(b. 1800, London, d. 1881, London)
English architect and urban planner, a prolific Greek and Roman Revival architect and an expert on the construction of glass and iron conservatories.
Burton was trained as an architect in the practice of his father James Burton (1761-1837). He also studied with John Nash. His first project was a huge exhibition hall near Regent's Park that was demolished in 1875. He designed gardens and buildings at the London Zoo and also planned the layout of Hyde Park and designed the Constitution Arch at Hyde Park Corner.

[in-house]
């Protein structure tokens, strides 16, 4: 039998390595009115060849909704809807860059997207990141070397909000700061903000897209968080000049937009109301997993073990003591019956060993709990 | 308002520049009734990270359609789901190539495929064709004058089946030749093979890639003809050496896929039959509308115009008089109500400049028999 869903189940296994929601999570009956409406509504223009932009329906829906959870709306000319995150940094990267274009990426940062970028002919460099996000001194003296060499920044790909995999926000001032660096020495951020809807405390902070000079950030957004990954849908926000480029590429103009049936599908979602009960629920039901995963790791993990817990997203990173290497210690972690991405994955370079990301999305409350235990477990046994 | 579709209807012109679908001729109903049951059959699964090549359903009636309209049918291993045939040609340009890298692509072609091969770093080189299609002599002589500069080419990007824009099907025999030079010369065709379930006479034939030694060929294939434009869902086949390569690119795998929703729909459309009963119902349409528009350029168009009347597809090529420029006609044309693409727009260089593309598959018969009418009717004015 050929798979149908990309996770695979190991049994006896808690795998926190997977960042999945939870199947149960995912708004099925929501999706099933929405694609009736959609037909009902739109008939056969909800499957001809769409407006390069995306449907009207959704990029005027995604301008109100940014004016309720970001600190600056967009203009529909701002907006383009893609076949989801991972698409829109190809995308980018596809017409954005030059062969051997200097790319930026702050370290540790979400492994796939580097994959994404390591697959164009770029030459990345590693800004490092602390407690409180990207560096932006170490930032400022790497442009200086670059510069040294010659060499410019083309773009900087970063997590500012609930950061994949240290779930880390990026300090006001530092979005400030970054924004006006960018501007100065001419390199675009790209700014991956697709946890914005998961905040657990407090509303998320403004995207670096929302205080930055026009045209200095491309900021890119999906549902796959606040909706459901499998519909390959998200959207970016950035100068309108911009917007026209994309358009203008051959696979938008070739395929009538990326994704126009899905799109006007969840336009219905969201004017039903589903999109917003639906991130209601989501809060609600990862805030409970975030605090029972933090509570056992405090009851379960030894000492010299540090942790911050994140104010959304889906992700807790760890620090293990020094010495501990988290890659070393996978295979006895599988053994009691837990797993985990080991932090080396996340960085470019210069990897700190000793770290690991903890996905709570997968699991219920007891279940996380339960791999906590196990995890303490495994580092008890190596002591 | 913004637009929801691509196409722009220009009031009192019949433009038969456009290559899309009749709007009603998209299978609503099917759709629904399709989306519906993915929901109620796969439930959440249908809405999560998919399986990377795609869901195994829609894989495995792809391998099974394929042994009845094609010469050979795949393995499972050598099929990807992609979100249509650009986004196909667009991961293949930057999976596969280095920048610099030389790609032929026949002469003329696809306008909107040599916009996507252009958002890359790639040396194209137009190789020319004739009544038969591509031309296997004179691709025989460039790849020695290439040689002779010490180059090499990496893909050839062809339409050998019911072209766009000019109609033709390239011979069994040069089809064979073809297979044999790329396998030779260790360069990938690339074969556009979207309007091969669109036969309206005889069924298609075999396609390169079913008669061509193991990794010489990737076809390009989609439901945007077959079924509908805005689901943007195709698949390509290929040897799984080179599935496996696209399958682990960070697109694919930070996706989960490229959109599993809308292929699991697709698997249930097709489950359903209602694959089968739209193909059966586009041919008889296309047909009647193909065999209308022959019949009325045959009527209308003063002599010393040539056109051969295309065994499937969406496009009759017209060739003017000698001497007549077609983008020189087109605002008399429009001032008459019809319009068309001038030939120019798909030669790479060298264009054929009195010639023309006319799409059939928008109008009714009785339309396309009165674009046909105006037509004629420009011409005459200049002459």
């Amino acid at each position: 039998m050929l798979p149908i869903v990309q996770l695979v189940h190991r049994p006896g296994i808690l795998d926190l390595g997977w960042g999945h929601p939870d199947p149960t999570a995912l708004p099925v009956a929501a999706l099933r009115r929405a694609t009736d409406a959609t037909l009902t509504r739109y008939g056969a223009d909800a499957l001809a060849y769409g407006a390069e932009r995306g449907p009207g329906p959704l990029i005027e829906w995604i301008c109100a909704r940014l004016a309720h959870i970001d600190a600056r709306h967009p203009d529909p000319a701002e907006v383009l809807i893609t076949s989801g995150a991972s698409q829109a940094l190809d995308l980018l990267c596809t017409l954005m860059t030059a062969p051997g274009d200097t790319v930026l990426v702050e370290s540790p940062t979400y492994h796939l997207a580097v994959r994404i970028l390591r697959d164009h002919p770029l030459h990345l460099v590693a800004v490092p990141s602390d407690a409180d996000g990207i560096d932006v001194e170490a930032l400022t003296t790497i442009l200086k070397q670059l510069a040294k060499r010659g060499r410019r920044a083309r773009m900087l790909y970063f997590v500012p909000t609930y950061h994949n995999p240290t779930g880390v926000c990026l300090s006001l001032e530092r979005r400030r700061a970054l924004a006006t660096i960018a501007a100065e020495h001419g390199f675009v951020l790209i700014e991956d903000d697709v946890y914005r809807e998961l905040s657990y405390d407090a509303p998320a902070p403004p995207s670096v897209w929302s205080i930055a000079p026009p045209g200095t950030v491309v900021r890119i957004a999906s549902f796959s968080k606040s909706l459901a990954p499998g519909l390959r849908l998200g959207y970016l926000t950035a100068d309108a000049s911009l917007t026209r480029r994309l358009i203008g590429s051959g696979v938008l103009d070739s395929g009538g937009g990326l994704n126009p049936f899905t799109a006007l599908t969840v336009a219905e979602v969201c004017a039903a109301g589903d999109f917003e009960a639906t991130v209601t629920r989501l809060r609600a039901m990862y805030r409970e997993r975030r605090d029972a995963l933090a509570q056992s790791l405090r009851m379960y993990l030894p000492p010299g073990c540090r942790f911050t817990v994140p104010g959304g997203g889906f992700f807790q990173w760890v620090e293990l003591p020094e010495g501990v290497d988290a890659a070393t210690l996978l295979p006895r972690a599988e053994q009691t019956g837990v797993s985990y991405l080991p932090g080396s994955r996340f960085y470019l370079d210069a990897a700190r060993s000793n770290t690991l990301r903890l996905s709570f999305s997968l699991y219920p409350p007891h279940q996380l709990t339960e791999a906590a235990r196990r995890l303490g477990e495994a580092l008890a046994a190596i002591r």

In 1832 he was elected a Fellow of the Royal Society. For 30 years he was occupied with Kew Gardens, planning the layout and designing the main buildings. Together with Richard Turner (c.1798-1881) he created the Palm House at Kew (1844-48). He went on to build Victoria Gate (1848) and Water Lily House (1852) at Kew. Another concentration of his work can be found at Fleetwood on the coast of Lancashire. His Custom House in that city is now a museum. In 1869 he retired and he died in 1881.